Aiming high: Young sharpshooters take part in rifle competition at Indigenous Games
Transition from hunting to competition a natural one for many athletes at North American Indigenous Games
The rifle shooting competition is in its second day at the North American Indigenous Games, with dozens of young sharpshooters from across the continent hitting target after target at the Toronto International Trap & Skeet Club in Cookstown, Ont., on Wednesday.
One of the leading athletes in the competition is Mark Anthony Roberts, 17, from Campbell River, B.C., who first picked up a rifle when he was just 11 years old.
That fear quickly turned into what he believes will be a lifelong passion for shooting — and hunting. This is already Roberts's second NAIG and he's been in other competitions as well.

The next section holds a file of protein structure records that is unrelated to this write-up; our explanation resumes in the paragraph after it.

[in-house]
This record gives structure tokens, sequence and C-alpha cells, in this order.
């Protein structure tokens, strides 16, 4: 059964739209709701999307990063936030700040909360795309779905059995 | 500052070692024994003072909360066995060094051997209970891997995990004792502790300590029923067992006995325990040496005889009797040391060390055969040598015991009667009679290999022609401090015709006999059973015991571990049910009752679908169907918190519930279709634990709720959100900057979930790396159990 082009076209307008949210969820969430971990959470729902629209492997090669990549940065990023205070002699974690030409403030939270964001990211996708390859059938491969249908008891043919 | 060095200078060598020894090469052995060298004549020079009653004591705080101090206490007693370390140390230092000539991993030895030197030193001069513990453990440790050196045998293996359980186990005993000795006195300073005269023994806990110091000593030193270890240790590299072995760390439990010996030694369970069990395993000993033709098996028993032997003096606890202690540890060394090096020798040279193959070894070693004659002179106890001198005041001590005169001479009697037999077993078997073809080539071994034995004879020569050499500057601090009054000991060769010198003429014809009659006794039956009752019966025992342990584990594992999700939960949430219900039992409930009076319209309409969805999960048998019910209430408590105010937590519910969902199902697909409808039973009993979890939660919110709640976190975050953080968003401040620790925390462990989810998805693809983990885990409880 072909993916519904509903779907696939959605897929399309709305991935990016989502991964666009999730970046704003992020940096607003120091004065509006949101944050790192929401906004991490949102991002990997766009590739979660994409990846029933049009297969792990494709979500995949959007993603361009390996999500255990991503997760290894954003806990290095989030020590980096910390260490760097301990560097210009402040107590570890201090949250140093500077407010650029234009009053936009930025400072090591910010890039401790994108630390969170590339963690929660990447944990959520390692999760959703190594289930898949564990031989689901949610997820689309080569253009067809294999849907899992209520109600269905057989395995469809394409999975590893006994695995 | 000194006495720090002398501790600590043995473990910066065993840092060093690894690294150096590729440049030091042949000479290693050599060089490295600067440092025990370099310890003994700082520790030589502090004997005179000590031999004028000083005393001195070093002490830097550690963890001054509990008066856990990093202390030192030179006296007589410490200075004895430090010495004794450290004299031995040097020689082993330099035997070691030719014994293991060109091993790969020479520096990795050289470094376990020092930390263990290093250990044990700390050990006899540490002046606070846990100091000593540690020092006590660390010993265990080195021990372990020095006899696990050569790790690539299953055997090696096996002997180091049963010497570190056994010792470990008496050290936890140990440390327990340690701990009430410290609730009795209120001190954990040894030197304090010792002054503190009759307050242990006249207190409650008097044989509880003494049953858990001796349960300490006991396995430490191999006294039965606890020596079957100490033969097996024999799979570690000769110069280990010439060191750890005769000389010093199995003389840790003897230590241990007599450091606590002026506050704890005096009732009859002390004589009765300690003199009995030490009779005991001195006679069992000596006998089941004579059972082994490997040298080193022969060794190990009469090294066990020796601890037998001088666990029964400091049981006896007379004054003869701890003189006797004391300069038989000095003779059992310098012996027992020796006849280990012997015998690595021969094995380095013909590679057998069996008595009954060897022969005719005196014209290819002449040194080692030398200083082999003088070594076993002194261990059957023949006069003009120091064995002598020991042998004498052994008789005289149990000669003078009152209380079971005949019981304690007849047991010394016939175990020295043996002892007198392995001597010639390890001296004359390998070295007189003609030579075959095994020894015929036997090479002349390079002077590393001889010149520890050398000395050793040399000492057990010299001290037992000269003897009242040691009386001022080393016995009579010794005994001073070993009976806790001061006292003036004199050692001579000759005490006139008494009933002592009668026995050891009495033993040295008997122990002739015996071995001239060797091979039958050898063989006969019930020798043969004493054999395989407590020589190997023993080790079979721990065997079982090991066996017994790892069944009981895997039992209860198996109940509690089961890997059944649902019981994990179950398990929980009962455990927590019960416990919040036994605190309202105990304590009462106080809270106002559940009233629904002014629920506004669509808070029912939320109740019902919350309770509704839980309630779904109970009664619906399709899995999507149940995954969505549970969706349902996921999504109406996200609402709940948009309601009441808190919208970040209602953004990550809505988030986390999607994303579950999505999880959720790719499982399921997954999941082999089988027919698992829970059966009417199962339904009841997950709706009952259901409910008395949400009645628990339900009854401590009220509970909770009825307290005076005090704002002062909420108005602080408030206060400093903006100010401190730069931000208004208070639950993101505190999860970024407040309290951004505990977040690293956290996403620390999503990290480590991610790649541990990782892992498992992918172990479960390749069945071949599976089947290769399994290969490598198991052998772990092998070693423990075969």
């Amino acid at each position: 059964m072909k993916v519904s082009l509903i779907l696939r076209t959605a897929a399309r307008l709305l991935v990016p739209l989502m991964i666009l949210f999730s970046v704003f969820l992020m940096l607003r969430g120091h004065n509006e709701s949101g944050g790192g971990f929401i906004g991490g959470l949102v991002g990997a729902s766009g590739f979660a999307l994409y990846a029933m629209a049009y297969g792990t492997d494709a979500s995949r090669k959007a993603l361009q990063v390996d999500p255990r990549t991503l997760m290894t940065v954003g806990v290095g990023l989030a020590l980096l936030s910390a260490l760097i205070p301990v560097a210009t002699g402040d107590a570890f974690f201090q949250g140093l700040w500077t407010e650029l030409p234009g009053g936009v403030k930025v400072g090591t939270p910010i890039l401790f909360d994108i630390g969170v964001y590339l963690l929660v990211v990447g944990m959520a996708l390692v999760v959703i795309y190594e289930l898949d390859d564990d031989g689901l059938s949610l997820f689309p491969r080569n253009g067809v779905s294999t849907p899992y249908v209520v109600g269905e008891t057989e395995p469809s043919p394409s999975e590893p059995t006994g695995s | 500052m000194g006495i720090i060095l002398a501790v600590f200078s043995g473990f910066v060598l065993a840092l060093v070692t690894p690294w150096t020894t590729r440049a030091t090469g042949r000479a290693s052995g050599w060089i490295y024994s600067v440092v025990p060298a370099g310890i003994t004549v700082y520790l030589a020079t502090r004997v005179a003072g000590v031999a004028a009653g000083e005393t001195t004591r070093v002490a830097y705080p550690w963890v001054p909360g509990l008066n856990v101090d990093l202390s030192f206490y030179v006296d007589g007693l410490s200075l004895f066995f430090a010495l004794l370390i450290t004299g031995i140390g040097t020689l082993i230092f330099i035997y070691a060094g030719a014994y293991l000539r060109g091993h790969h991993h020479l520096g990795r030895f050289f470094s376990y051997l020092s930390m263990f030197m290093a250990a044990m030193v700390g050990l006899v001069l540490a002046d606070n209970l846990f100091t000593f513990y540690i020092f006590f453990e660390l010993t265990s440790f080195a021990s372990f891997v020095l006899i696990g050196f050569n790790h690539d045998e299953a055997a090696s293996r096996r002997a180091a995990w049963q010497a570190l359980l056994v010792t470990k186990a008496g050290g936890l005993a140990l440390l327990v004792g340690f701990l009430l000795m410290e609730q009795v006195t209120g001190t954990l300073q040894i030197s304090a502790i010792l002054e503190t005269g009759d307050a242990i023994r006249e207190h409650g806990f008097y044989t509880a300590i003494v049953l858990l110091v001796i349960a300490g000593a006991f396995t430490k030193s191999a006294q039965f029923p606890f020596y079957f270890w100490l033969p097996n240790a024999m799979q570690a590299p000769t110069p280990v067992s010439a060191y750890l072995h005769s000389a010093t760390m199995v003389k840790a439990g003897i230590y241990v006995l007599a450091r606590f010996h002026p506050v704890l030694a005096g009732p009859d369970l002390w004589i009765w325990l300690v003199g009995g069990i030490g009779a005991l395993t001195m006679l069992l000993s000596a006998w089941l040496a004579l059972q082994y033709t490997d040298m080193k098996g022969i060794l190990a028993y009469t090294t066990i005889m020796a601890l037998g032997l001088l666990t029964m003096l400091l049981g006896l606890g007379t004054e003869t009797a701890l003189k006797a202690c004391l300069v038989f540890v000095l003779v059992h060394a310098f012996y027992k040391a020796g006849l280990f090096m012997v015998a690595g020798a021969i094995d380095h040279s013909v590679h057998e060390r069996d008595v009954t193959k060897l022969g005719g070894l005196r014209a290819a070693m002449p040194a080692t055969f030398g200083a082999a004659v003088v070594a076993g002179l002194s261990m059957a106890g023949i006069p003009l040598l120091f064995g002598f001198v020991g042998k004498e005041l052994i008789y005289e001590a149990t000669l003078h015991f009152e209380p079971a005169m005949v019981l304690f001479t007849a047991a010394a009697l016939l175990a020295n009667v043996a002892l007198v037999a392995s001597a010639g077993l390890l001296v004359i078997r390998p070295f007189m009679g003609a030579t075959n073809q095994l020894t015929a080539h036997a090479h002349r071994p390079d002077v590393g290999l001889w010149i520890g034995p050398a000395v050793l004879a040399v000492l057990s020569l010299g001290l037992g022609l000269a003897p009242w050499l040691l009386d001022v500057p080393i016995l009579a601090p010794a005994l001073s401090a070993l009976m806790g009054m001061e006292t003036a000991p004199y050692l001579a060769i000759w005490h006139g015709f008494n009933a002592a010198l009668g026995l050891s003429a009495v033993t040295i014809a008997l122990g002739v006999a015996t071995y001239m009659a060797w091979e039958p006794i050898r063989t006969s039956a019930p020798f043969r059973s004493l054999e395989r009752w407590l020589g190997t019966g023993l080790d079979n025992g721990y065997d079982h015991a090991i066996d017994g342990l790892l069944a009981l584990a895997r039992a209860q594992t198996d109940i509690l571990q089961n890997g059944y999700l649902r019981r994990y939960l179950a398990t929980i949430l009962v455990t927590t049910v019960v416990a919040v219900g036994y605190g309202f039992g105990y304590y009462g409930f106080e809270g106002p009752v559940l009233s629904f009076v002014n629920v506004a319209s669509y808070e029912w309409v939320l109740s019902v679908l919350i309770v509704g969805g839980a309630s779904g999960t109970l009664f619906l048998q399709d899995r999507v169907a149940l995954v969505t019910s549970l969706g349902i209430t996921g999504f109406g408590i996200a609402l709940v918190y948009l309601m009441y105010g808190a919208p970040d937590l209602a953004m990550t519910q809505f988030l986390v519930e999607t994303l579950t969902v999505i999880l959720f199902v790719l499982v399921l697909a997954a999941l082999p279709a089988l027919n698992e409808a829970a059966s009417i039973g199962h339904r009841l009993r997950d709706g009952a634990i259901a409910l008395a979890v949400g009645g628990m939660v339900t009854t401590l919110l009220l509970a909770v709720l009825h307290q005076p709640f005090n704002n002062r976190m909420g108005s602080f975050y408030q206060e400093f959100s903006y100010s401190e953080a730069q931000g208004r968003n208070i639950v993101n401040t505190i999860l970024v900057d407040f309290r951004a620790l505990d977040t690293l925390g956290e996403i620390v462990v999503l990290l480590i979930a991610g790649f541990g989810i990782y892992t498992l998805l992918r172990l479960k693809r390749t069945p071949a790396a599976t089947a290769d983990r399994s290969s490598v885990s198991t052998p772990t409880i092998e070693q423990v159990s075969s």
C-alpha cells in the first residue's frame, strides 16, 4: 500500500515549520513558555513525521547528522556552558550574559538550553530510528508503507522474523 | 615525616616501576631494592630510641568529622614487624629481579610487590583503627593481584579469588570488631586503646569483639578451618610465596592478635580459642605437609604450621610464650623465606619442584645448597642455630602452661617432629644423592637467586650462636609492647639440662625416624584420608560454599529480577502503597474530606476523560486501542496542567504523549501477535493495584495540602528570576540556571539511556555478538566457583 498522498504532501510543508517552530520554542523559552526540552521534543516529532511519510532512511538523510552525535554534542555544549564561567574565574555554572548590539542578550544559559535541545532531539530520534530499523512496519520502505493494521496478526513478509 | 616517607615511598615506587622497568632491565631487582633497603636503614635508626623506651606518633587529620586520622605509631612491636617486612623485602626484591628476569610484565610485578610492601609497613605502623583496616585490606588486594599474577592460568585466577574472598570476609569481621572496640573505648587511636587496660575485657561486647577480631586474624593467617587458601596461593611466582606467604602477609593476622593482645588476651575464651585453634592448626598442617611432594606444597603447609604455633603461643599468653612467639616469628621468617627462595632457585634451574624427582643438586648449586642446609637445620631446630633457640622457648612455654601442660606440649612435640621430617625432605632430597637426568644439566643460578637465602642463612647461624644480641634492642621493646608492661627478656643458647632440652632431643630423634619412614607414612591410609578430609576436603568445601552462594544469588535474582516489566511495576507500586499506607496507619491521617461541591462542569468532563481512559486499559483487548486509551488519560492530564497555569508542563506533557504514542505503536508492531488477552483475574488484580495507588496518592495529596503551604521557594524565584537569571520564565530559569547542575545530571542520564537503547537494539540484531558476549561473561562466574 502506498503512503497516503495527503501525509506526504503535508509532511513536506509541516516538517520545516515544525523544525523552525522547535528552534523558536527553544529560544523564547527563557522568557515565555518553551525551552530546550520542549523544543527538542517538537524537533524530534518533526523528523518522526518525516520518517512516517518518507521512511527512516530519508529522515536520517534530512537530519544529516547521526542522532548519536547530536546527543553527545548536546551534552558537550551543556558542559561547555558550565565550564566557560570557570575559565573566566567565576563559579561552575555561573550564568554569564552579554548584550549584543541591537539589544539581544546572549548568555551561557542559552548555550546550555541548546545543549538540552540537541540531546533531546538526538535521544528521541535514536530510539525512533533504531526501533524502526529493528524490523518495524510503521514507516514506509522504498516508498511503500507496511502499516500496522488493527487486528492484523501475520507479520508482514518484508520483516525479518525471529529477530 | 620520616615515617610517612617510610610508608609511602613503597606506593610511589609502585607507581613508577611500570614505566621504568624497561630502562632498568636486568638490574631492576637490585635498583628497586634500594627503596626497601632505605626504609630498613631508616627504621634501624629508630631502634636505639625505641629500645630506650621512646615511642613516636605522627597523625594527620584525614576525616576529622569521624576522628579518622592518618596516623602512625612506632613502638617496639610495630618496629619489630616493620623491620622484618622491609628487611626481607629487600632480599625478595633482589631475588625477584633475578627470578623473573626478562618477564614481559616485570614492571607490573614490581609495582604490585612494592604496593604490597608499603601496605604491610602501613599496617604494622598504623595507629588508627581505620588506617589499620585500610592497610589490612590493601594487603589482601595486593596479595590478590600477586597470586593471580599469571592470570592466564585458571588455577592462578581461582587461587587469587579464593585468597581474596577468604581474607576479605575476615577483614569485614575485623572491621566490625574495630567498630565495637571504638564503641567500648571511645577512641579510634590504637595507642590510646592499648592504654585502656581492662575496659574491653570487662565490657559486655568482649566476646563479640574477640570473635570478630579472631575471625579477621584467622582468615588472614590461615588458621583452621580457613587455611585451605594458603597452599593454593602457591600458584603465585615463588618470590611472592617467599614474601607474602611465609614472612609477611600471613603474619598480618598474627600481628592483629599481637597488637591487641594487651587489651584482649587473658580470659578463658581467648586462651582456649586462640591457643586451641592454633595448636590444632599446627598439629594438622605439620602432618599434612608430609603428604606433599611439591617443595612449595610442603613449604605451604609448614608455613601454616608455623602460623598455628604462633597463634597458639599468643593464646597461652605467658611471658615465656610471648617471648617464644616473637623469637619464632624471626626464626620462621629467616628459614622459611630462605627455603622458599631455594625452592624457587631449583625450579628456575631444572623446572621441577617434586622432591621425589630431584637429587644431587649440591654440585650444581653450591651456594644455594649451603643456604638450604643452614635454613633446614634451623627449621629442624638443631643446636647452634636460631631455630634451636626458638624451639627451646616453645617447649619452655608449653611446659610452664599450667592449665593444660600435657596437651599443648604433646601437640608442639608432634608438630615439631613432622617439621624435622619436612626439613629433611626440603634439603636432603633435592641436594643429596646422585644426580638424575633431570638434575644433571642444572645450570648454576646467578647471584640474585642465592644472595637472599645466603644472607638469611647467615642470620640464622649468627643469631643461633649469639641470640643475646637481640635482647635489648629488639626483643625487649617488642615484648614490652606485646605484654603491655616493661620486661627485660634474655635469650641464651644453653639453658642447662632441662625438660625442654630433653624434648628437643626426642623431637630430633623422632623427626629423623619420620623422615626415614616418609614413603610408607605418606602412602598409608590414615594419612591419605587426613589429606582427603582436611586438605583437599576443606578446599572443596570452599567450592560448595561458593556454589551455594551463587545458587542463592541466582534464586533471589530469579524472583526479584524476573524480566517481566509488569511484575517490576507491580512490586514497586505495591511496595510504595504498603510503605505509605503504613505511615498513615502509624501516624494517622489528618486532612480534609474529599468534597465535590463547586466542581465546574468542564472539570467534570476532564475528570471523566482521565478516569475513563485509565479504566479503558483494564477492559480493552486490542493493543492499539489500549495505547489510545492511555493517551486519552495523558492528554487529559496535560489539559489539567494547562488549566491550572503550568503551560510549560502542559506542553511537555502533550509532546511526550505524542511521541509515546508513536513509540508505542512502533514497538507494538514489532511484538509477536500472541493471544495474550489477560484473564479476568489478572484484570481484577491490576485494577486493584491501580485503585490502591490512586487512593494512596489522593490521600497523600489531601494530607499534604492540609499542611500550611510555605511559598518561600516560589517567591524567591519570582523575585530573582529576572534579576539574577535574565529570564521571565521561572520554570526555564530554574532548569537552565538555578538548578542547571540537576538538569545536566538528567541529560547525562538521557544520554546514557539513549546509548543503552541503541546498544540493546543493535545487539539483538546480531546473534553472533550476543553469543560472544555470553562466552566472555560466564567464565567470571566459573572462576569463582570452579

Bringing home gold
Competitors use .22-calibre rifles to hit a series of targets from 50 metres, using nothing but their naked eye. The NAIG competition includes three shooting positions: prone, kneeling and standing.
"Standing is definitely the hardest," Roberts said. "After a while, your arms get pretty tired."
"I'd like to go to the Olympics," he said confidently.
From tradition to competition
For many of the competitors at the NAIG, their first shooting experience involves hunting for food.
From Team Saskatchewan, Haley McCallum-Naytowhow, 17, remembers her father taking out into a field and asking her to shoot at an empty can.
She hit it on the first try.
"I've been shooting ever since," she said, adding that she hunts to keep sharp when she's not competing.
"Moose, basically, that's all I hunt."
She said she wants to coach at the next Indigenous Games and she has a message for younger people who might want to follow in her footsteps.
"Be strong, keep your head up and be confident with it. Don't ever doubt yourself."